BY BRUCE DAVIDSON
It’s pretty mind-boggling to think that at the height of the Laurentide Glaciation, about 25,000 years ago Carling Township was covered in a sheet of ice some two km thick. And that ice only disappeared about 12,000 years ago. But what a bleak landscape was revealed when it did…virtually the whole of Ontario was bald as a billiard ball! The enormous weight of the ice sheet served as a massive plough as it pushed whatever topsoil was present as far south as St. Louis Missouri. And yet here we are just a few millennia later with pine, oak and birch literally everywhere. So where did Carling’s trees come from? Seeds didn’t fall from the sky and take root on bare granite. They could never have survived the smallest interval without rain as there was obviously no shade and no soil to retain moisture. How do we account for countless millions of tons of matter seemingly created out of nothing?
They beauty of living on the shores of the Georgian Bay is that it takes very little effort to solve the puzzle. Simply boat out to some of the outer islands like the Minks and see how things might have looked in the early post-glaciation period. The first thing one should observe is that even on the most windswept and barren island, the rocks are not totally bare. The photo above illustrates this point perfectly. If you can tear your eyes off Lola, that magnificent Labrador retriever, you will notice that the rocks are literally covered with orange lichen. That particular lichen is called caloplaca marina and only grows where spray from rough waters hits the rocks. It is one of about 20,000 known species of lichen which cover 6% of earth’s land area. Lichen are unique in that they grow on almost anything and require nothing more than water and sunlight to grow. When they die or get eroded by the action of water or ice, the residue gets trapped in small crevices, providing sustenance for subsequent species of mosses, grass, bushes and finally trees.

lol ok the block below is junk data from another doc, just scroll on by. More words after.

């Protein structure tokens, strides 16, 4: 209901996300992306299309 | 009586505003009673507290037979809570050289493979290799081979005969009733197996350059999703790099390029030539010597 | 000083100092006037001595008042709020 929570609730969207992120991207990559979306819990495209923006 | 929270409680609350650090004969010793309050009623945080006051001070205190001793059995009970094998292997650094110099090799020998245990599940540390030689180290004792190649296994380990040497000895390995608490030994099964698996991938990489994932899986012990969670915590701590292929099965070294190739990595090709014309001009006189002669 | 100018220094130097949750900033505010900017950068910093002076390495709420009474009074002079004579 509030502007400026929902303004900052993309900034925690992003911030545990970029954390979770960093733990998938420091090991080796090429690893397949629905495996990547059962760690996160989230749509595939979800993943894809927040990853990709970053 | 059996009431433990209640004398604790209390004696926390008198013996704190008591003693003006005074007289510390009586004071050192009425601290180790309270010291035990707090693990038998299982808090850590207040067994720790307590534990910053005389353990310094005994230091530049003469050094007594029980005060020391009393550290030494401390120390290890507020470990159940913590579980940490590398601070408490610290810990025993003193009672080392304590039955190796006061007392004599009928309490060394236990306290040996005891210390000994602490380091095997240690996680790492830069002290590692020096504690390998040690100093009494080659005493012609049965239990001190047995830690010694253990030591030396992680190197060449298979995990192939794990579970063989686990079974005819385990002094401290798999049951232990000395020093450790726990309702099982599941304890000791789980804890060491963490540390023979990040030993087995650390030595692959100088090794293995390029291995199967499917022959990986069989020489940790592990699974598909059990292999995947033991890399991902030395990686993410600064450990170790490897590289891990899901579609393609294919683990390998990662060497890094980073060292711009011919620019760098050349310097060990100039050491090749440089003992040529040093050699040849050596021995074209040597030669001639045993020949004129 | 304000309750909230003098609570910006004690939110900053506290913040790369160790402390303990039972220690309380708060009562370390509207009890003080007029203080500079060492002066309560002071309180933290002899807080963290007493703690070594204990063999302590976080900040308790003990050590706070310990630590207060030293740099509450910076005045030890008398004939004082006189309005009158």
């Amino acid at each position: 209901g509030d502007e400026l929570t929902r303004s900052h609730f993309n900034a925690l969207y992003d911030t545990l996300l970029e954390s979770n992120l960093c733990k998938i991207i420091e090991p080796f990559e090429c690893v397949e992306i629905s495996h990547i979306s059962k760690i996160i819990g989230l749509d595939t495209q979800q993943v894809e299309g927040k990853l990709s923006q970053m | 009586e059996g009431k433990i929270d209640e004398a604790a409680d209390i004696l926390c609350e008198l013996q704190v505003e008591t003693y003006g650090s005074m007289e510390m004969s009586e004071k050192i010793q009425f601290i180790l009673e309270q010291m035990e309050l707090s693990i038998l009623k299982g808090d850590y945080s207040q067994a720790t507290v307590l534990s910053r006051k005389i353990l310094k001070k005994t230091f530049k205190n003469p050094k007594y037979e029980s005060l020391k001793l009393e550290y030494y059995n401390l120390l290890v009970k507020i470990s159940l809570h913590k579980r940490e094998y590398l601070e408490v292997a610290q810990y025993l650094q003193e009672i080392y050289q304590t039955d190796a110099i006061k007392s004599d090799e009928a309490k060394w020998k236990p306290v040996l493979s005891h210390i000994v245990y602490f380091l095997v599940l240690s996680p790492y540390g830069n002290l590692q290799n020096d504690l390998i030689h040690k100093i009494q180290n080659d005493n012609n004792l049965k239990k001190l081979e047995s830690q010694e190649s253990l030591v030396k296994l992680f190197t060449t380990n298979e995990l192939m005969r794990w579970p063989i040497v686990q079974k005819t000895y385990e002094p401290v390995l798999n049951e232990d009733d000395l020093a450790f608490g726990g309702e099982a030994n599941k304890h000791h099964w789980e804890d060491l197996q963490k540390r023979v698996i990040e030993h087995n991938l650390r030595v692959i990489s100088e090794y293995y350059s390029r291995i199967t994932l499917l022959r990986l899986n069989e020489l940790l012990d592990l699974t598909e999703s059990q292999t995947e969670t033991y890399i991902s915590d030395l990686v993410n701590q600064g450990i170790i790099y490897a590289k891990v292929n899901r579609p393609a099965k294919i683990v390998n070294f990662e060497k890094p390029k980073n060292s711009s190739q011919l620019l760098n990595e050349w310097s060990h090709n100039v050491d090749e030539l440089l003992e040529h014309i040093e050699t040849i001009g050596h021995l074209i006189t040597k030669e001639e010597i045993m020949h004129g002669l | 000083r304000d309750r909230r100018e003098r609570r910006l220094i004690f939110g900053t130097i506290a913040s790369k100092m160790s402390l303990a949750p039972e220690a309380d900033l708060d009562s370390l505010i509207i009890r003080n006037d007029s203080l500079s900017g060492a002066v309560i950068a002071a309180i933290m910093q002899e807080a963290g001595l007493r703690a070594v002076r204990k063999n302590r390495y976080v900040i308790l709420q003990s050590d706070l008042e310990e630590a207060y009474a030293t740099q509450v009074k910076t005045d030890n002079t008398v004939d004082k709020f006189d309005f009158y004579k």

But that’s not a sufficient explanation of how Carling Township became covered with trees. The inquisitive mind will rightfully argue that even the tiny lichens have mass and how did that come about? The answer, quite simply is Photosynthesis, the miracle process that brings cellular growth about. Amazingly, the energy of the sun powers the chemical process by which the elements of ordinary water are combined with carbon dioxide to form glucose and release oxygen. The glucose then feeds the living cells which account for the increase in mass. By chemical formula:
6 H2O + 6 CO2 C6H12O6 + 6 O2
Albert Einstein understood that matter and energy were related. His famous formula E = MC2 underpins the science behind all this. When the energy of the sun is applied through the process of photosynthesis, mass is created i.e. trees grow. And when we put this growth cycle in reverse by burning wood, a corresponding energy value (heat and light) is released.
So next time you throw a log on the fire, think about the heat that you are getting. It’s years of sunlight falling on earth from long ago that you are resurrecting as heat. Isn’t that a really cool thought? That old oak tree behind the cottage has been kindly storing up all that energy that it has enjoyed over its lifetime for our personal warmth after it has sacrificed its life. We should not only stand in awe over the miracle of life, but be grateful to Mr. Oak for selflessly providing for us.